What can I do about nuisance cat behaviour in my area?

    Where residents regularly observe nuisance cat behaviour it is generally best to have a neighbourly chat with their owner (if known) and let them know what their cat is doing. It’s often the case that the owner doesn’t even know their cat is creating a problem and the matter can be resolved simply and amicably by talking about the issue.

    If this approach doesn’t have the desired result, residents may wish to try natural deterrents. Scattering the following natural materials in your yard where the cat is entering, or roaming might deter the cat from returning. If you have pets of your own, it is important to consider whether this will impact them too and if these will be a suitable solution for your home:

    • citrus peels (Lemon, Lime, Orange, Mandarin, etc)
    • coffee grounds
    • oil of lavender
    • garlic
    • cinnamon
    • lemongrass
    • eucalyptus
    • citronella
    • vinegar (sprayed on specific areas).

    There is also a selection of humane commercial cat deterrent solutions available for purchase from online and in-store retailers which can be set up in your own yard.

    Where the above actions have been taken but haven’t resolved the issue you can report the matter to the City via our online enquiries for by contacting us on (08) 9205 8555.

    What can the City do?

    Where the recommendations have been attempted but are not successful, the matter may be escalated and the cats impounded. Although officers are appropriately trained and authorised, the City only uses impounding as a last resort as the experience can be emotionally distressing for the captured cat.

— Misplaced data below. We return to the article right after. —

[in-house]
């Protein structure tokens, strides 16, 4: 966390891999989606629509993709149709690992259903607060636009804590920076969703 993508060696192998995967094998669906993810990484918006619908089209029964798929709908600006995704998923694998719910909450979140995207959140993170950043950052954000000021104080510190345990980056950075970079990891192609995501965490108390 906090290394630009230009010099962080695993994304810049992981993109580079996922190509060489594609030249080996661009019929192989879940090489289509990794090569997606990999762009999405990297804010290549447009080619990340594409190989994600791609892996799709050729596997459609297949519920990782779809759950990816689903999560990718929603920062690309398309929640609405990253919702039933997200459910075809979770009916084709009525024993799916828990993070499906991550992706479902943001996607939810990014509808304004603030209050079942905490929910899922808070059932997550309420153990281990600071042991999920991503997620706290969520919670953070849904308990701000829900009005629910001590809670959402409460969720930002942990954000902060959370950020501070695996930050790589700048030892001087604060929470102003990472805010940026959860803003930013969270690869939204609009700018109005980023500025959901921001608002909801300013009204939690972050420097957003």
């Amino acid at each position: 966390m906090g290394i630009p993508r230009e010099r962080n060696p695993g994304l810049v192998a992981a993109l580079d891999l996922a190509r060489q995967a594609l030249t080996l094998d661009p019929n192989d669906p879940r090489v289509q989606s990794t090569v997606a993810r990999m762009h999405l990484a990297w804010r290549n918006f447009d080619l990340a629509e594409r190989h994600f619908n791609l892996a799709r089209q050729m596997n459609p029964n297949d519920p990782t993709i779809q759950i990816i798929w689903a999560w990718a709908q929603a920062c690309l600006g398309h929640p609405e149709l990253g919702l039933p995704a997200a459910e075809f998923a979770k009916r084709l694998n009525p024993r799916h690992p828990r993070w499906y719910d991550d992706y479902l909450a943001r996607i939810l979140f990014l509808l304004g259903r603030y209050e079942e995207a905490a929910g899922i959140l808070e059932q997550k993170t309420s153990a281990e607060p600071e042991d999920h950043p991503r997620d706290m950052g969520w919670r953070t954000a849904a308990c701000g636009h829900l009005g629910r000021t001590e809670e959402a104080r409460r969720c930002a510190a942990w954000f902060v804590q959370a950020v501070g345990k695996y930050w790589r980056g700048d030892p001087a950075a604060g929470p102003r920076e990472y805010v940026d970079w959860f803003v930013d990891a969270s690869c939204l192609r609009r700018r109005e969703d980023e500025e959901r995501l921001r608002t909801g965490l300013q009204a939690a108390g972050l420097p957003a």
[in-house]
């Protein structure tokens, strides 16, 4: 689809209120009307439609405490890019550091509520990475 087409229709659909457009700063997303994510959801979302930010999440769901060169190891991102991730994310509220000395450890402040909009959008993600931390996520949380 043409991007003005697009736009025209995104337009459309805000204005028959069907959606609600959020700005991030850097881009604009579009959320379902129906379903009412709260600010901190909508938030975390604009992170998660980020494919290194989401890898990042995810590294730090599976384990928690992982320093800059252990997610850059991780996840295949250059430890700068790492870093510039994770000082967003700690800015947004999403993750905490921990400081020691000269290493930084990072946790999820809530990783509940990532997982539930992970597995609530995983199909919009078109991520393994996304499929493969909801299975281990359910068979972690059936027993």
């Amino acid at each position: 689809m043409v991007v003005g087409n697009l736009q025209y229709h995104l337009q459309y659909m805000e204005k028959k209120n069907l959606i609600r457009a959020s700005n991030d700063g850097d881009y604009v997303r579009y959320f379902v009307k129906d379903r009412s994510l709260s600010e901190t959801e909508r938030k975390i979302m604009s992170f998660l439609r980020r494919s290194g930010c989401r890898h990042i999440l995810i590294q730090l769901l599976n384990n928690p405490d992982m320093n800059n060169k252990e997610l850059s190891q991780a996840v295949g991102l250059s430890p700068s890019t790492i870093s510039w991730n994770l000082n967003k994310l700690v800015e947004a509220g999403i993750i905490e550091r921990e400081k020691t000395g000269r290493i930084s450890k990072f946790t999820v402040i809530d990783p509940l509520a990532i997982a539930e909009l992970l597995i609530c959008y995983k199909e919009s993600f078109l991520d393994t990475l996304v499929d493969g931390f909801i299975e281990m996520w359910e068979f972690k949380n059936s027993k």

When a cat is impounded by the City, one of the following scenarios will take place:

    If the cat does not comply with certain provisions of the Cat Act 2011 or the Keeping and Control of Cats Local Law 1999, the City will hold the cat at our Cat Management Facility and contact the owner (where possible) to advise where collection can be made. Please note that fees and penalties will apply prior to the cat being released.

    If the cat does not comply with the Cat Act 2011 at all (including if it is not registered, microchipped, sterilised, or wearing a collar), it will be taken to the Cat Management Facility and may be rehomed if an owner is not identifiable.

    If the cat is registered, microchipped, sterilised, wearing a collar, and not within a cat prohibited area, the City will release the cat.

    To avoid the above scenarios cat owners are encouraged to practice responsible cat ownership and take active measures to ensure their cat is registered and sufficiently contained on their own property wherever possible.

    Unowned cats

    When members of the community provide food for unowned cats but do not want to take ownership of them the cats remain unsterilized, unidentifiable, unvaccinated and may become problematic to other residents as a result of their predatory nature, breeding habits and territorial behaviour.

    Unowned and abandoned cats should be handed over to organisations such as Cat Haven, RSPCA or other rescue groups as soon as possible. Cat Haven undertakes and manages cat reclaiming and additional services for cats that are deemed suitable for rehoming on behalf of the City of Stirling.

    Cat permits

    A Cat Permit is not required for most domestic cat owners and is only issued under the following circumstances:

    • If you own 2-3 cats and live in a fauna-protected buffer zone
    • If you own 3 cats and live anywhere in the City.

    Fauna-protection buffer zones extend 200 metres from the boundaries of cat-prohibited areas. A cat permit is required if you live within a buffer zone and own 2 or more cats.

    Cat prohibited area map

    Click here Click here
    If you intend to own four or more cats, you will need to apply for a cattery permit
    Click here

    For more information on responsible cat ownership, to obtain a cat permit, or to report your cat missing, please contact the City’s Customer Contact Centre on (08) 9205 8555.